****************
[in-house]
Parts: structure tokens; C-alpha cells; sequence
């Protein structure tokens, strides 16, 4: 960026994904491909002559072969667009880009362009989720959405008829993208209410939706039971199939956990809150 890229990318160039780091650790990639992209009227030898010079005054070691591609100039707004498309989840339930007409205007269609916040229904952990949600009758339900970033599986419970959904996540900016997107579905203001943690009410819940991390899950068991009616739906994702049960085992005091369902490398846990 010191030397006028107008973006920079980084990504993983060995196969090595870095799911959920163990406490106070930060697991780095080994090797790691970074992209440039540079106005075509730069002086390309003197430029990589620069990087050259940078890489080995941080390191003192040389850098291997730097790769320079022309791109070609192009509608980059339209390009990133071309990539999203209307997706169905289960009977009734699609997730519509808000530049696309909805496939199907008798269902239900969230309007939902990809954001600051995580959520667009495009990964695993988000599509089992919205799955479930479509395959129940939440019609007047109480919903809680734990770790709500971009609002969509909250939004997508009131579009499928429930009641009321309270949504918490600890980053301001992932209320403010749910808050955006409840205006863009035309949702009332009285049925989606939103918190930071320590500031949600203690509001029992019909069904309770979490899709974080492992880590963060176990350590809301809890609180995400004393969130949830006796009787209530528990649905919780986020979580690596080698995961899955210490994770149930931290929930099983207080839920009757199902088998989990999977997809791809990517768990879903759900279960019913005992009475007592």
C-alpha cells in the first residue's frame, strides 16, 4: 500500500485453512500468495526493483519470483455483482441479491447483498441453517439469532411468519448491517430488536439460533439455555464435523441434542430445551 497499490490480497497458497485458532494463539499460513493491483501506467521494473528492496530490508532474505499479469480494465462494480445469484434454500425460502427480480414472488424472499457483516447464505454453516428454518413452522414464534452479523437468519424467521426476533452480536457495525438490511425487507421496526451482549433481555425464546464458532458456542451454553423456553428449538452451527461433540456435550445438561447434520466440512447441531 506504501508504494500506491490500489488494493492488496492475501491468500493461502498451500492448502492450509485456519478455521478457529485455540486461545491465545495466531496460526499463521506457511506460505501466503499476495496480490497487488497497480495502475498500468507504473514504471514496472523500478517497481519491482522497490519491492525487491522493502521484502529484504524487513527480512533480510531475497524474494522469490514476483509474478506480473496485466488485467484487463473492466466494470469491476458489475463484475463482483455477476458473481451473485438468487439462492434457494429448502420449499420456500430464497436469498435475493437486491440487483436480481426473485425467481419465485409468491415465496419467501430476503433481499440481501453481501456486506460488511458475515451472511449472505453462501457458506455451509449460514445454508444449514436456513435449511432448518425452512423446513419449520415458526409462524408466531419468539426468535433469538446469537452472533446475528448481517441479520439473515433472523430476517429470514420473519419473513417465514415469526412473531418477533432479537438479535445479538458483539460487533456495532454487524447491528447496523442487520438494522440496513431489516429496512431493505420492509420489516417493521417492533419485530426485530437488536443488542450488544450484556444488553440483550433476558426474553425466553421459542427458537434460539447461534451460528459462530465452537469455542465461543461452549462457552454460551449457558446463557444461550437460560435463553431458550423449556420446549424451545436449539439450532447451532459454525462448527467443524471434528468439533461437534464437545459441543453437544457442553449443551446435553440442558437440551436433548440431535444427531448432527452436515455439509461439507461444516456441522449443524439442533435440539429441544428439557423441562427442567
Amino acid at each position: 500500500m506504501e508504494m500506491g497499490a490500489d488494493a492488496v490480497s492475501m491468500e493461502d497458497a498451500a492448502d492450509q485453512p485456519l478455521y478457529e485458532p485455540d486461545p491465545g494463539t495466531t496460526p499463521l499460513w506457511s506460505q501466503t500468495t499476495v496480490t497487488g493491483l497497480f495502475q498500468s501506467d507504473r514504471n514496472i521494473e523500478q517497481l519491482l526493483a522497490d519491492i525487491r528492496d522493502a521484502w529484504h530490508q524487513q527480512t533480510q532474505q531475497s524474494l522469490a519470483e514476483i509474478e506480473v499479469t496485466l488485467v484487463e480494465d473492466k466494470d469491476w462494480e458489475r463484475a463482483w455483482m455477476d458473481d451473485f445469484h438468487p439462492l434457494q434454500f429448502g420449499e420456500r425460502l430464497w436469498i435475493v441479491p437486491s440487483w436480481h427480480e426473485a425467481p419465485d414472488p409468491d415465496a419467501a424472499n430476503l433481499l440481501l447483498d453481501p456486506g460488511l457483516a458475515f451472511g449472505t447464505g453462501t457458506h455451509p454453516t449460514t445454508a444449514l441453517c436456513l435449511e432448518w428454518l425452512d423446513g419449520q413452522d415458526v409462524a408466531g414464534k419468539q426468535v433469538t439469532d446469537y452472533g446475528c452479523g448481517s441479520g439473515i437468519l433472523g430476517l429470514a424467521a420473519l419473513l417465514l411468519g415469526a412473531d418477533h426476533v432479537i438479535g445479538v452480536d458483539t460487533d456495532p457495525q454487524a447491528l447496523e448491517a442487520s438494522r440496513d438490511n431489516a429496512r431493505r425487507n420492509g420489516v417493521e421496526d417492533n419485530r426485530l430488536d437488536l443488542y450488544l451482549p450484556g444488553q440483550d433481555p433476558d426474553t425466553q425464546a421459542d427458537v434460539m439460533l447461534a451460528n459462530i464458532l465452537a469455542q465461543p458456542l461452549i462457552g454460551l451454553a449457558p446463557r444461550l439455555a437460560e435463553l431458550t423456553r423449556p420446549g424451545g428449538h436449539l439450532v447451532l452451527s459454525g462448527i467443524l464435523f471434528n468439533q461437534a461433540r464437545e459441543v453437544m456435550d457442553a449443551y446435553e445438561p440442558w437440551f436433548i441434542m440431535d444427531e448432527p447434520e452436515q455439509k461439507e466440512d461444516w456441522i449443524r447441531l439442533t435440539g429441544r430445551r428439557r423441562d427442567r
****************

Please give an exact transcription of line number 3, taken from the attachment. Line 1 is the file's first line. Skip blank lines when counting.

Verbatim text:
């Protein structure tokens, strides 16, 4: 960026994904491909002559072969667009880009362009989720959405008829993208209410939706039971199939956990809150 890229990318160039780091650790990639992209009227030898010079005054070691591609100039707004498309989840339930007409205007269609916040229904952990949600009758339900970033599986419970959904996540900016997107579905203001943690009410819940991390899950068991009616739906994702049960085992005091369902490398846990 010191030397006028107008973006920079980084990504993983060995196969090595870095799911959920163990406490106070930060697991780095080994090797790691970074992209440039540079106005075509730069002086390309003197430029990589620069990087050259940078890489080995941080390191003192040389850098291997730097790769320079022309791109070609192009509608980059339209390009990133071309990539999203209307997706169905289960009977009734699609997730519509808000530049696309909805496939199907008798269902239900969230309007939902990809954001600051995580959520667009495009990964695993988000599509089992919205799955479930479509395959129940939440019609007047109480919903809680734990770790709500971009609002969509909250939004997508009131579009499928429930009641009321309270949504918490600890980053301001992932209320403010749910808050955006409840205006863009035309949702009332009285049925989606939103918190930071320590500031949600203690509001029992019909069904309770979490899709974080492992880590963060176990350590809301809890609180995400004393969130949830006796009787209530528990649905919780986020979580690596080698995961899955210490994770149930931290929930099983207080839920009757199902088998989990999977997809791809990517768990879903759900279960019913005992009475007592």